Stamford DACA recipient reacts to uncertain future


SAN ANGELO, Texas - Alex Ortega, 19, likes to challenge himself at the gym, and he also works out his mind as a history major at Angelo State University.

After school and the gym, the sophomore puts in about 30 hours a week at Walmart as a cashier. A former football player at Stamford High School, Ortega said sports helped teach him how to take on his busy life.

"Just play by play," Ortega said. "It ain't over 'til it's over."

But Ortega is playing by a different set of rules than most students on campus. He's not a U.S. citizen.

Born in Mexico, he came to America with his mother in 2001 when he was three. He's one of 800,000 other young DACA recipients whose future is now in question. DACA, or Deferred Action for Childhood Arrivals, is a program put in place under President Obama in 2012 that allows people brought to America as minors to apply to stay in the country and work or attend school. This week, President Trump repealed DACA.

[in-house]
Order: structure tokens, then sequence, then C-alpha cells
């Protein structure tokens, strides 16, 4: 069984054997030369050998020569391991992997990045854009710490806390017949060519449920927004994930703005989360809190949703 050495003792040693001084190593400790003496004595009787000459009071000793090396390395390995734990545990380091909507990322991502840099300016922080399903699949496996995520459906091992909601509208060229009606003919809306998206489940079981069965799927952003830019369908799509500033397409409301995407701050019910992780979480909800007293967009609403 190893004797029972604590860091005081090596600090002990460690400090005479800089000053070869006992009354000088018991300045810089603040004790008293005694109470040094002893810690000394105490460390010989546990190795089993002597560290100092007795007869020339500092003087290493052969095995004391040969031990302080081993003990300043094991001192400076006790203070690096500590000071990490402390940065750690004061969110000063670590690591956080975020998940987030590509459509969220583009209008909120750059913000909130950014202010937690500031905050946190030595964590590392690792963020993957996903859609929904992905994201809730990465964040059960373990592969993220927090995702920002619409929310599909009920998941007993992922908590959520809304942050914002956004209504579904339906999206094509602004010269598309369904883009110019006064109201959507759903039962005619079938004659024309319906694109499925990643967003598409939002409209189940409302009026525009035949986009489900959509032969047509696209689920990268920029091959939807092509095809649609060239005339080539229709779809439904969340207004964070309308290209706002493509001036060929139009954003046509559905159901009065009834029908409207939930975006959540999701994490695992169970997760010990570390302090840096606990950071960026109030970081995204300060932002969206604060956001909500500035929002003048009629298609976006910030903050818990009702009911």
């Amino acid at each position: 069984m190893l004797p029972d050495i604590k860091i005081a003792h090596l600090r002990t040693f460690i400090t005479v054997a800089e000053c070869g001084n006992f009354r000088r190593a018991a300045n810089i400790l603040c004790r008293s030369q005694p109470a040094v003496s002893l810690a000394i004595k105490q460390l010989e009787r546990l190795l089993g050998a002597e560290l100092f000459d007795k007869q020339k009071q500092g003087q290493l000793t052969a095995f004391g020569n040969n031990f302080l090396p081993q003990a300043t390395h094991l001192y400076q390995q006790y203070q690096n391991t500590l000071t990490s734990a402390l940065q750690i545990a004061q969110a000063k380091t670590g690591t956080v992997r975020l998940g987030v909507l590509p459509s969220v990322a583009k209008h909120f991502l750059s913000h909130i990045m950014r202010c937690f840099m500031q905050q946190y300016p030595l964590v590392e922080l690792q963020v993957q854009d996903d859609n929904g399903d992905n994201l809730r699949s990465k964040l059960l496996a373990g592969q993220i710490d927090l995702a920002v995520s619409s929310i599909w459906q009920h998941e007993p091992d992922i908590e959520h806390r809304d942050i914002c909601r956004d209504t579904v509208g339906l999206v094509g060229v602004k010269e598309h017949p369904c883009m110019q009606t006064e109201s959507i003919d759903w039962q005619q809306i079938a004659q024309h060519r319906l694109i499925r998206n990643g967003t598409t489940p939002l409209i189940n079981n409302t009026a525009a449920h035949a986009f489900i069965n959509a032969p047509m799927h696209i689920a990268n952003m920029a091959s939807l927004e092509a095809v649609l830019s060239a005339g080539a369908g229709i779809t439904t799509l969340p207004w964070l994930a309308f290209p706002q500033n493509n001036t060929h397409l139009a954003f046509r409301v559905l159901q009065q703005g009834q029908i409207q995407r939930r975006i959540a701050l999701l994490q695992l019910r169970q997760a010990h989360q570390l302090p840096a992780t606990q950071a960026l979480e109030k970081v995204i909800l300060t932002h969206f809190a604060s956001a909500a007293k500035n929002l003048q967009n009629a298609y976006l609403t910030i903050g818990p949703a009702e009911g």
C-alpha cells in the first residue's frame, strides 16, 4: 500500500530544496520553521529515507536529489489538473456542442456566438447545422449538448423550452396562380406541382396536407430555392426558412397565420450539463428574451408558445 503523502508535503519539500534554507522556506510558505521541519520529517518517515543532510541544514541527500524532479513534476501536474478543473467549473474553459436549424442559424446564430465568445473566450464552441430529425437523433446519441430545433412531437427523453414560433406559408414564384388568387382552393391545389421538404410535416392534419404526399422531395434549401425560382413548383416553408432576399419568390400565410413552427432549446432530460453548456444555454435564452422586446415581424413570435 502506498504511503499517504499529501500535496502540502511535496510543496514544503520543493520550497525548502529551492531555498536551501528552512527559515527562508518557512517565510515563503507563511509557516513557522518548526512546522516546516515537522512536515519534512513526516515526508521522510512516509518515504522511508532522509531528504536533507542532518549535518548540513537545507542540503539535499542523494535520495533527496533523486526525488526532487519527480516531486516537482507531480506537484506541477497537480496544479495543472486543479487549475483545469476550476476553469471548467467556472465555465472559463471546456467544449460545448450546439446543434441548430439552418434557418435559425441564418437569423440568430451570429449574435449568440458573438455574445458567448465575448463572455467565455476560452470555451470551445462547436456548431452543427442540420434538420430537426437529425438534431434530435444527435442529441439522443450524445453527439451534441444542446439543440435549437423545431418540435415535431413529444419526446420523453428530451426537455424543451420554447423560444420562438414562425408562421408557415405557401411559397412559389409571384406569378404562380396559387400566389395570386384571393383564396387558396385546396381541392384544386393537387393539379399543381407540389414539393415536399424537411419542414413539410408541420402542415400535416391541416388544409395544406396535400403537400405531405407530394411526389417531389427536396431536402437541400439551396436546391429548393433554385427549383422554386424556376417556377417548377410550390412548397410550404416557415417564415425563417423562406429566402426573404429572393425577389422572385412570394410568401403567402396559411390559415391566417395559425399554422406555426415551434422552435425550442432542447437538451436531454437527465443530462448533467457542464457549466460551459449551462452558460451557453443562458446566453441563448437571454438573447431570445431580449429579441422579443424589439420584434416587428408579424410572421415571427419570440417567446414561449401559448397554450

"We've grown up here all our lives, and the United States is all we know," Ortega said.

Ortega is also facing another challenge -- adapting to a prosthesis he's had for about 5 weeks. He lost his leg in a car accident in February of 2016.

"I do have to work twice as hard sometimes, now three times as hard as most students, but as long as I have a chance, that's what keeps me going," Ortega said.

He said he wants that chance to eventually become a U.S. citizen, have a career as a coach and teacher, and pursue the American Dream.

"I'm going to just keep taking it day by day, just do what I can, keep going to school, keep working, just put it all in God's hands, honestly," Ortega said.

Ortega is part of an association on campus for Mexican-American students. He said together they're able to stay informed on laws and current events affecting them.

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